• Green Trails Maps: Blue Lake, WA #334, Packwood, WA #302, and White Pass, WA #303
  • U.S. Department of Agriculture, Forest Service: Goat Rocks Wilderness
  • U.S. Department of Agriculture, Forest Service: Cowlitz Valley Ranger District
  • U.S. Department of Agriculture, Forest Service: Gifford Pinchot National Forest
  • National Geographic Trails Illustrated Map: Goat Rocks, Norse Peak and William O. Douglas Wilderness Areas

Trip Reports

Related Discussions / Q&A


  • Day Hiking Mount Adams and Goat Rocks by Tami Asars
  • Hiking Washington's Goat Rocks Country by Fred Barstad
  • 100 Classic Hikes in Washington by Ira Spring & Harvey Manning
  • 102 Hikes in the Alpine Lakes, South Cascades and Olympics by Ira Spring & Harvey Manning
  • One Night Wilderness: Portland by Douglas Lorain
  • Day Hikes in the Pacific Northwest by Don J. Scarmuzzi
  • 100 Classic Hikes: Washington by Craig Romano
  • Day Hiking: South Cascades by Dan A. Nelson & Alan L. Bauer
  • Hiking Washington by Oliver Lazenby
  • 95 Virtual Hikes of the Gifford Pinchot National Forest and the Mt. St. Helens National Volcanic Monument by Northwest Hiker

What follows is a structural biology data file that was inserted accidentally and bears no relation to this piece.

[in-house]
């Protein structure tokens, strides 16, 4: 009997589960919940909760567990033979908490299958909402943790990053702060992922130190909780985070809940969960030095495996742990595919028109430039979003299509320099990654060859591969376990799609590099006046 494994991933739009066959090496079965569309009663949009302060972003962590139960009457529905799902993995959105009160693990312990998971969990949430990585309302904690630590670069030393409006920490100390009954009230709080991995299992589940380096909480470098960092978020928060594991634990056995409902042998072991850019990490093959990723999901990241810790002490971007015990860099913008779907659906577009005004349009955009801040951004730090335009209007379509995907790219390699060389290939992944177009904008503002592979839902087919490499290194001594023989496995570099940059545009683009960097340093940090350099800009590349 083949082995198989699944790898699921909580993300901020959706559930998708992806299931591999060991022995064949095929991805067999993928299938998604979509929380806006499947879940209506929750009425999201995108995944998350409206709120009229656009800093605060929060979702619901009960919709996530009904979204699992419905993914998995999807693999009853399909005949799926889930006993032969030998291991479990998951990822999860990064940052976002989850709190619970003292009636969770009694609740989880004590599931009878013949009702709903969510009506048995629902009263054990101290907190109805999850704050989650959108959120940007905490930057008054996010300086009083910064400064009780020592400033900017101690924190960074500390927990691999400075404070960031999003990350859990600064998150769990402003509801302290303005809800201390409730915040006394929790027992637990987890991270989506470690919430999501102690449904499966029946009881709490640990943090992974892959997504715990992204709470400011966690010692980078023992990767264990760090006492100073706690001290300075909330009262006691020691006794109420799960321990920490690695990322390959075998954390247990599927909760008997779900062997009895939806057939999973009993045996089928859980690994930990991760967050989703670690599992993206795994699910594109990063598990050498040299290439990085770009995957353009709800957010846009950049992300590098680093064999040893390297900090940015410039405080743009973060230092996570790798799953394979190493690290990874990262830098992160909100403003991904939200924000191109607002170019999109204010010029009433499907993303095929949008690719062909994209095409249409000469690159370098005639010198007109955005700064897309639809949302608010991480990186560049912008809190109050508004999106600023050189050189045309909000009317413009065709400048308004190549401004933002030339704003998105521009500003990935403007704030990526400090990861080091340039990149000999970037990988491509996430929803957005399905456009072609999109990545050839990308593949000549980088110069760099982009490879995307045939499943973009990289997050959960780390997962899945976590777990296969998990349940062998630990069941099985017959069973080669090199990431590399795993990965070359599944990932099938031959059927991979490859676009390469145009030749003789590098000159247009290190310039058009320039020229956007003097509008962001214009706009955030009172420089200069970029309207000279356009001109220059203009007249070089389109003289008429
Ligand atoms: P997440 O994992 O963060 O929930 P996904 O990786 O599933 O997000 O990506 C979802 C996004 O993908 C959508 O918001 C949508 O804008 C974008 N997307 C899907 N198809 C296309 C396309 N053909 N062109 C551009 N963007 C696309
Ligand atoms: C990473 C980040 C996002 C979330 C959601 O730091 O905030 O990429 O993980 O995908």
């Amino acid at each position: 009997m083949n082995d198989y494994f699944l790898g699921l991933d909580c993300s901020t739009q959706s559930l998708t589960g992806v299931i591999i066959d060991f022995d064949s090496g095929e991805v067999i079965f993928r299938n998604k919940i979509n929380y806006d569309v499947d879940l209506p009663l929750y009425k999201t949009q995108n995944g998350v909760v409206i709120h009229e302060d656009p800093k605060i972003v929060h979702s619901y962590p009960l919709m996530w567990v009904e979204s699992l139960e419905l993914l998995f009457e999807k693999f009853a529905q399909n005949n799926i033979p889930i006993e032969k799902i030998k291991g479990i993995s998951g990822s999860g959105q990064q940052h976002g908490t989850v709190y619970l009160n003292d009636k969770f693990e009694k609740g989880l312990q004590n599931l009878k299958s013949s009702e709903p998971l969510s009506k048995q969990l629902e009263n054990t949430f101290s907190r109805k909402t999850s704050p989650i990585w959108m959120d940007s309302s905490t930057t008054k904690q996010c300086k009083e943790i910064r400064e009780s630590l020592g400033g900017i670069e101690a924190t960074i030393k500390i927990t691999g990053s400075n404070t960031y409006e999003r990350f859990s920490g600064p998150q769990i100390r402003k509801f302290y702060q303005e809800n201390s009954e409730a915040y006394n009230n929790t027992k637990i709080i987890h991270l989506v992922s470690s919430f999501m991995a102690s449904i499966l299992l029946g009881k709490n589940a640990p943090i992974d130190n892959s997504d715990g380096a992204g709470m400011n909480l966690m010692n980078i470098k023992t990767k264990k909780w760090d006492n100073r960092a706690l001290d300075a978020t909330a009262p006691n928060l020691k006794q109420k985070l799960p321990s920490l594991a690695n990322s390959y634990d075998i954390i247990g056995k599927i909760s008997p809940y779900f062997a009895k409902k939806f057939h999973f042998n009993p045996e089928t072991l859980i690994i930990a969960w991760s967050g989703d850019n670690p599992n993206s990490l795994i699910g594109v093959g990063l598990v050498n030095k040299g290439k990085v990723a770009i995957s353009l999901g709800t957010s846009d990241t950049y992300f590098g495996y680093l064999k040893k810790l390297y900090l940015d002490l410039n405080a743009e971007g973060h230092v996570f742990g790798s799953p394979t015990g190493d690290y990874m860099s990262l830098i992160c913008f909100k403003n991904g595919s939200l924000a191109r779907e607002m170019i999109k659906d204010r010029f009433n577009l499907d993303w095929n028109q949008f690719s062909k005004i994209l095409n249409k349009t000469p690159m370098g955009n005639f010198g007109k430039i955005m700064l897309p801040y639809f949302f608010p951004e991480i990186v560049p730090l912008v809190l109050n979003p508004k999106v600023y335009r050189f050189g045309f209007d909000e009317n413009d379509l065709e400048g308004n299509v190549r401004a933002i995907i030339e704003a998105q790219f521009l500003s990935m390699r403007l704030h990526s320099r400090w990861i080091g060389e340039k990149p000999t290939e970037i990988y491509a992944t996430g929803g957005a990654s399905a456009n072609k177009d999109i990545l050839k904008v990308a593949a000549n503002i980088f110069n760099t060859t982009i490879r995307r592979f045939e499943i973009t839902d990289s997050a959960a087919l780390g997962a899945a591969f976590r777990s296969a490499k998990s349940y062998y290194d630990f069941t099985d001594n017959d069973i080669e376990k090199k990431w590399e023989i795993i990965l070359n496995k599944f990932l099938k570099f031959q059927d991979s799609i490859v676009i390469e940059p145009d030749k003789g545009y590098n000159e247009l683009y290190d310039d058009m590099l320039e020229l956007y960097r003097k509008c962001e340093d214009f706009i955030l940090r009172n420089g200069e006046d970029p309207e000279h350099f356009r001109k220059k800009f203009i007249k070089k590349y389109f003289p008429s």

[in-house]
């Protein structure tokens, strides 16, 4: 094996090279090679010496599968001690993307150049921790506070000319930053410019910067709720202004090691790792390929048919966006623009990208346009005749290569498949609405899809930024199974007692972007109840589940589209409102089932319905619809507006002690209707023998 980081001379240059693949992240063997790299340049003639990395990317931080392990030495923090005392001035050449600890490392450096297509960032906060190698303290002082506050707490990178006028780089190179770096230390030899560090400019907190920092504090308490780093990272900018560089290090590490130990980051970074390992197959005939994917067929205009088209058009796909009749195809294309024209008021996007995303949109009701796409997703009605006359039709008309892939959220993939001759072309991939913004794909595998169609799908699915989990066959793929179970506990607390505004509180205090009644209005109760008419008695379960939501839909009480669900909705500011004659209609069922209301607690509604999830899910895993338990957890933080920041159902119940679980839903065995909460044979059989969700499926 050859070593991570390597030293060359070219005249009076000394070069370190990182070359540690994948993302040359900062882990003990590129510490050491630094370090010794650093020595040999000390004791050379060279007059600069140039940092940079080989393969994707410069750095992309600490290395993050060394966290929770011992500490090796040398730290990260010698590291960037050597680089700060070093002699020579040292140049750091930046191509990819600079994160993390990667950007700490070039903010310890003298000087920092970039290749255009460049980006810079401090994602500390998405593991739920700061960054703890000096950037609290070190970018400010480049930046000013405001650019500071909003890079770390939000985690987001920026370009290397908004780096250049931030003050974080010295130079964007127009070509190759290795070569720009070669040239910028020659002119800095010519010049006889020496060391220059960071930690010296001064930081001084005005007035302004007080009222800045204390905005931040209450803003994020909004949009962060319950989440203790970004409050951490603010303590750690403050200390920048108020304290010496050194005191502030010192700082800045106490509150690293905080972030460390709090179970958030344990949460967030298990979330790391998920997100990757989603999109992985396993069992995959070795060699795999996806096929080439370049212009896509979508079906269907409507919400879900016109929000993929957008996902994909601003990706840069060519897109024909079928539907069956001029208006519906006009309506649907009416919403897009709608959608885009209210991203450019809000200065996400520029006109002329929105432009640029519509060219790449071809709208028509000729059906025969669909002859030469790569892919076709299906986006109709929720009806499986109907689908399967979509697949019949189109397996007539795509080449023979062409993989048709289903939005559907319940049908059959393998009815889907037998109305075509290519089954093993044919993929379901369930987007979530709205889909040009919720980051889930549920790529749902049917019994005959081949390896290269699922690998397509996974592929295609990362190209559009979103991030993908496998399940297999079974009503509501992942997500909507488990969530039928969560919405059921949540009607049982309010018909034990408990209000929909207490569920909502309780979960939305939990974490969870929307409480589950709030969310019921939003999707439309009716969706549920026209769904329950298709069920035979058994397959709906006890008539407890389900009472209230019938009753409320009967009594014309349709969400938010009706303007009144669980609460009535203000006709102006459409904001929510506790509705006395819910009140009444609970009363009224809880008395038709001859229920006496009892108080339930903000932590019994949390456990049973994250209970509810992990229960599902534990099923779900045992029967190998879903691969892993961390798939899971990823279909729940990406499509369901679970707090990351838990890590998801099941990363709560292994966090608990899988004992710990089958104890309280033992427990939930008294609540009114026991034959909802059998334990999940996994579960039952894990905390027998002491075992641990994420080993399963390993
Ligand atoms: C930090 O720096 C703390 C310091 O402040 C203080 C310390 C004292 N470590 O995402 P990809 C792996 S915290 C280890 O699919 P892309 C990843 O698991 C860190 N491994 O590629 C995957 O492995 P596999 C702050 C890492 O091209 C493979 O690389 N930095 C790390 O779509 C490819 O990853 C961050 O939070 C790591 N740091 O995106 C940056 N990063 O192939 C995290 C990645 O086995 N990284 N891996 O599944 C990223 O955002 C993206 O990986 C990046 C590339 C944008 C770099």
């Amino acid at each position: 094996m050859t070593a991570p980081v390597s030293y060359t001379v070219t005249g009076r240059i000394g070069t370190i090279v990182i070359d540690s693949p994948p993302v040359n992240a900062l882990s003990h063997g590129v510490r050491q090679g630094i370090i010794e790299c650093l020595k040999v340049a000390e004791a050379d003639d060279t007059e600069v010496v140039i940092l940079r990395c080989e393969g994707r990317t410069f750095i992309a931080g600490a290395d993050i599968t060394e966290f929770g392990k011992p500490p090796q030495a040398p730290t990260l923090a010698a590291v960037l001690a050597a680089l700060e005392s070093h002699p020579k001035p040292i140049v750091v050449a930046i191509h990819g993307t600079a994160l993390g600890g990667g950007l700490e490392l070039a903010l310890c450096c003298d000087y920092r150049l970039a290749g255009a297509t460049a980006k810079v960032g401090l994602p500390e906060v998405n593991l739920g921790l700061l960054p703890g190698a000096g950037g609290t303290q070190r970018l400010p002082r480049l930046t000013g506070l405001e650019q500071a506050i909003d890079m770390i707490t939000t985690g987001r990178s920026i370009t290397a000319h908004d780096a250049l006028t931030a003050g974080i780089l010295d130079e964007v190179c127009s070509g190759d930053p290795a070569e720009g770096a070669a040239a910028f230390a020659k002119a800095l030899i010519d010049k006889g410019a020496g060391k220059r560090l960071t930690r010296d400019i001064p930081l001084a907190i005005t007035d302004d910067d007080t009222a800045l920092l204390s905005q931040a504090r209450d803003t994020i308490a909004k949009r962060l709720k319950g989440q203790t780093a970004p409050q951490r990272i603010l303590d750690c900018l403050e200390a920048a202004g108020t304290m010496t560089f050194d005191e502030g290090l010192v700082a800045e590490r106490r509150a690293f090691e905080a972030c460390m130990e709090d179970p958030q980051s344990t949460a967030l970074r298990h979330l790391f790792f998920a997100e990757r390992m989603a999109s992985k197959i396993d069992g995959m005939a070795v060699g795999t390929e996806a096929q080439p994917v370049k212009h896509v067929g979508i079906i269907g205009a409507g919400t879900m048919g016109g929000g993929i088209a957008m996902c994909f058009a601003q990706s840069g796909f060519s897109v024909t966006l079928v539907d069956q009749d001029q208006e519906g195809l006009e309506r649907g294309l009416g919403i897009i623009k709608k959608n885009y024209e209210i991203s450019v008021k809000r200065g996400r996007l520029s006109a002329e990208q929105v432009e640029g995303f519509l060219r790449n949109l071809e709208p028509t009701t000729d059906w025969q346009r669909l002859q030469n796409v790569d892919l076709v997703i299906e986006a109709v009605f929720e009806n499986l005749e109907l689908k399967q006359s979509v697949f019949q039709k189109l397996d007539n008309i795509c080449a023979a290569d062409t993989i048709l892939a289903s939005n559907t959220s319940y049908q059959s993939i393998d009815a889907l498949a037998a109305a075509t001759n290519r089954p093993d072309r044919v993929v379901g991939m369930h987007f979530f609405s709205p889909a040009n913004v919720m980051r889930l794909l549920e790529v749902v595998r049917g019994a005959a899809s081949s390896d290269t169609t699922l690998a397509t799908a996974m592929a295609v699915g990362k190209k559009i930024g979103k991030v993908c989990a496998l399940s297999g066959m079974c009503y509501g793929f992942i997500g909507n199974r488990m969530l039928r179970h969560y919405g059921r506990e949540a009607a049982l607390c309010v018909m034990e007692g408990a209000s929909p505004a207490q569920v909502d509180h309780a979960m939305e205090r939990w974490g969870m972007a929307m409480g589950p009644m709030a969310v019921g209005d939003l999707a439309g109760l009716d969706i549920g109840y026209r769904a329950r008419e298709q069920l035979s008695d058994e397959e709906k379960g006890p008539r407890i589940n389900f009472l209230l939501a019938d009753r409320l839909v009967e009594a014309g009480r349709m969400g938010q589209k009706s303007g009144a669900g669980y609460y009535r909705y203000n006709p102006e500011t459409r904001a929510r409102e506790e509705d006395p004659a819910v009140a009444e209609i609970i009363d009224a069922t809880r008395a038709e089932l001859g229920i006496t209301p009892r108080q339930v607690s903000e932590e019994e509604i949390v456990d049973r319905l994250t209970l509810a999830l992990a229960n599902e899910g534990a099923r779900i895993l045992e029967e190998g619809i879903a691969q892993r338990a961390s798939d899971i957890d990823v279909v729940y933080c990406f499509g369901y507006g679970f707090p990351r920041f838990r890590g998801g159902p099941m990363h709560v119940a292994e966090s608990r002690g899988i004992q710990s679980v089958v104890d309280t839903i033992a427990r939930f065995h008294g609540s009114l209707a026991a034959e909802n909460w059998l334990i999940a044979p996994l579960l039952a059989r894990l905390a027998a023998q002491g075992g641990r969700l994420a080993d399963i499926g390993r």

• Washington Hiking by Scott Leonard
  • Pacific Northwest Hiking by Scott Leonard & Sean Patrick Hill

More Links


Oregon Hikers Field Guide is built as a collaborative effort by its user community. While we make every effort to fact-check, information found here should be considered anecdotal. You should cross-check against other references before planning a hike. Trail routing and conditions are subject to change. Please contact us if you notice errors on this page.

Hiking is a potentially risky activity, and the entire risk for users of this field guide is assumed by the user, and in no event shall Trailkeepers of Oregon be liable for any injury or damages suffered as a result of relying on content in this field guide. All content posted on the field guide becomes the property of Trailkeepers of Oregon, and may not be used without permission.